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Summary:

Now that raw, cold horsepower is relegated to the backseat in handheld Internet devices, the processor space is heating up. NVIDIA, a long-time player in the graphics card market, is casting its lot with the Tegra line of processors. The company is showing off the Tegra […]

Tegra_badge_2Now that raw, cold horsepower is relegated to the backseat in handheld Internet devices, the processor space is heating up. NVIDIA, a long-time player in the graphics card market, is casting its lot with the Tegra line of processors. The company is showing off the Tegra 600 and 650 CPUs this week at Computex and expects small notebooks powered by Tegra to be in the $200 to $250 range. That would be ideal in my book as the lightweight, web-centric notebook price trends are rising, which gets them away from the allure they first had.

It’s interesting that Intel’s plans for the Atom processors are for their chips to be in millions of Internet connected devices. Intel was generally dominant when CPU demands were high, but as we move towards mobile devices that don’t require heavy client apps, the need for major processing power are greatly diminished. This factor is causing the low-end CPU market to get blown wide open and that’s going to make it tougher for the Atom. NVIDIA’s Tegra 650 isn’t a necessarily a slouch when you look at its specs either:

  • ARM11 core at 800 MHz
  • 720p encode /1080p H.264 decode support
  • Imaging support for up to a 12 megapixel camera sensor
  • HDMI out support for full HD resolution (1920 x 1080)
  • NAND Flash supported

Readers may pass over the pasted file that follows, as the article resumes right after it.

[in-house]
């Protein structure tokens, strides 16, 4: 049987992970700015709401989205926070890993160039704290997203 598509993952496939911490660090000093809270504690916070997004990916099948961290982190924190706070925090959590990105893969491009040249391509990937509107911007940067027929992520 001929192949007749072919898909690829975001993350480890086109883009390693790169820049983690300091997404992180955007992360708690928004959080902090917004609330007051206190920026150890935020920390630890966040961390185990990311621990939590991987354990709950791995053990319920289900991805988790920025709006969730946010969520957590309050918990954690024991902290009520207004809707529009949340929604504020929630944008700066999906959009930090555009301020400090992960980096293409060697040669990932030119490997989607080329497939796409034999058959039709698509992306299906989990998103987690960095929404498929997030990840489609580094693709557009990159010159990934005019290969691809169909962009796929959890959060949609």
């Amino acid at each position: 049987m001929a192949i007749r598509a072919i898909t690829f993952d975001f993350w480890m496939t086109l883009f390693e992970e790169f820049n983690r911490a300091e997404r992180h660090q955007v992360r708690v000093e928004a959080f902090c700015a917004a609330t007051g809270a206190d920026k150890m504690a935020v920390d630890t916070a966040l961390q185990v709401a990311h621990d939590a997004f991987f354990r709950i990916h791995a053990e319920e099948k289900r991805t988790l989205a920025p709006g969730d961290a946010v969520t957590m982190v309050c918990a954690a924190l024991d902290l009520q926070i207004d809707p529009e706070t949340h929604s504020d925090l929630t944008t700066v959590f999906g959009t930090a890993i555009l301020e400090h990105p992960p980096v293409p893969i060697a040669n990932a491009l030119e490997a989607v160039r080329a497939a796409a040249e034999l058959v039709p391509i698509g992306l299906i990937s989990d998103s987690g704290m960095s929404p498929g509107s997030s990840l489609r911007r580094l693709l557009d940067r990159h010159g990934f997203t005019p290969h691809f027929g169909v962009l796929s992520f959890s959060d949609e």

• OpenGL ES 2.0

Will you build a high-performance, Windows Vista notebook around the Tegra? Nope, but I gather that you won’t build one around an Atom either, at least not in it’s first iteration. This CPU is targeted squarely at smaller devices that web-connected and since competition is good, I can’t wait to see what comes out of this.

  1. See, the argument for yet another ARM-based pocketable general purpose computer keeps on falling flat on its face for me, and for a very simple reason:

    No matter what OS I run, all of the apps are already there for x86 desktops.

    Windows Mobile has a lot of apps, but they’re not *quite* where I want them. Linux x86 has just about every app out there, and most of them are in some usable form, but once you force them to run under Hildon, the software base collapses. (Hildon on ARM Linux is even worse.)

    Not everyone has a cross-compilation setup at home, so this isn’t an easy issue to bypass. I personally still need x86 to expand into every available niche, so that I can get the easiest workaround possible: Windows in my pocket. I need offline processing capability in order to pull up my documents, media, etc. without issues. I need network connectivity for other reasons, but the two issues go hand in hand. Yet another ARM chipset is great, if I want a more powerful cell phone. It’s never a bad thing to have that sort of good, high-quality intermediary in your pocket, since the truly one-handed data access device will come with you ALL the time, while the pocketable PC may be stuck in a bag, at your desk, etc. I’ll check my Blackberry at the water cooler, but not my MID/UMPC/handtop.

    It’s probably not an entirely useless niche, but it’s certainly an odd one to me. I don’t want an oversized cellphone so much as I want an undersized PC. There’s a certain inherent flexibility to a desktop-grade OS in your hand that many of these non-x86 MID-alikes just aren’t ever going to reach.

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